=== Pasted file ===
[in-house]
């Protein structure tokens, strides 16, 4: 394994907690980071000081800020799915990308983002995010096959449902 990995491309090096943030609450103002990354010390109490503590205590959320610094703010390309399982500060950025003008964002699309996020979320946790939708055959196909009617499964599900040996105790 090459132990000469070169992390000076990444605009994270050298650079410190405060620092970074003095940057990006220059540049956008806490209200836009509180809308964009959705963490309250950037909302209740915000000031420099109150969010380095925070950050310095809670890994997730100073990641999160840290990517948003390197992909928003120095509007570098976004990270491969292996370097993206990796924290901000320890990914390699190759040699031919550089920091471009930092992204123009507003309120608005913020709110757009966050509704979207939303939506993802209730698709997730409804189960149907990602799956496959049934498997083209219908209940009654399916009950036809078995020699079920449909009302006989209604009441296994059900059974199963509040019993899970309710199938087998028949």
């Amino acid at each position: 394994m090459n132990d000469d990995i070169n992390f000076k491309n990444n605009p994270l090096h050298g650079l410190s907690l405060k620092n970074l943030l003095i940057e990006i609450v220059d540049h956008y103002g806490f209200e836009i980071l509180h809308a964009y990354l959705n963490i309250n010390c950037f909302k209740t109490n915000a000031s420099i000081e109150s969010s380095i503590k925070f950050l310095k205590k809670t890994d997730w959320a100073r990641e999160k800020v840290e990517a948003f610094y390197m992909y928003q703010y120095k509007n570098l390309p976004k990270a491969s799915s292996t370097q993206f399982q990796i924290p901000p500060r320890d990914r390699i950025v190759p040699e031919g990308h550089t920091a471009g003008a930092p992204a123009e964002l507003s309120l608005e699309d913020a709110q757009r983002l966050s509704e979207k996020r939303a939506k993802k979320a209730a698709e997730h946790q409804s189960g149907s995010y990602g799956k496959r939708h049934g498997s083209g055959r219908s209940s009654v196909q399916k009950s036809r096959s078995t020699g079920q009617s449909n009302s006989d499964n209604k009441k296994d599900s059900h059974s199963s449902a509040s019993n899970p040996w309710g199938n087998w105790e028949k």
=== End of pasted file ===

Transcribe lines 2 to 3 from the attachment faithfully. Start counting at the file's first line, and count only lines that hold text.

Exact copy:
């Protein structure tokens, strides 16, 4: 394994907690980071000081800020799915990308983002995010096959449902 990995491309090096943030609450103002990354010390109490503590205590959320610094703010390309399982500060950025003008964002699309996020979320946790939708055959196909009617499964599900040996105790 090459132990000469070169992390000076990444605009994270050298650079410190405060620092970074003095940057990006220059540049956008806490209200836009509180809308964009959705963490309250950037909302209740915000000031420099109150969010380095925070950050310095809670890994997730100073990641999160840290990517948003390197992909928003120095509007570098976004990270491969292996370097993206990796924290901000320890990914390699190759040699031919550089920091471009930092992204123009507003309120608005913020709110757009966050509704979207939303939506993802209730698709997730409804189960149907990602799956496959049934498997083209219908209940009654399916009950036809078995020699079920449909009302006989209604009441296994059900059974199963509040019993899970309710199938087998028949």
């Amino acid at each position: 394994m090459n132990d000469d990995i070169n992390f000076k491309n990444n605009p994270l090096h050298g650079l410190s907690l405060k620092n970074l943030l003095i940057e990006i609450v220059d540049h956008y103002g806490f209200e836009i980071l509180h809308a964009y990354l959705n963490i309250n010390c950037f909302k209740t109490n915000a000031s420099i000081e109150s969010s380095i503590k925070f950050l310095k205590k809670t890994d997730w959320a100073r990641e999160k800020v840290e990517a948003f610094y390197m992909y928003q703010y120095k509007n570098l390309p976004k990270a491969s799915s292996t370097q993206f399982q990796i924290p901000p500060r320890d990914r390699i950025v190759p040699e031919g990308h550089t920091a471009g003008a930092p992204a123009e964002l507003s309120l608005e699309d913020a709110q757009r983002l966050s509704e979207k996020r939303a939506k993802k979320a209730a698709e997730h946790q409804s189960g149907s995010y990602g799956k496959r939708h049934g498997s083209g055959r219908s209940s009654v196909q399916k009950s036809r096959s078995t020699g079920q009617s449909n009302s006989d499964n209604k009441k296994d599900s059900h059974s199963s449902a509040s019993n899970p040996w309710g199938n087998w105790e028949k």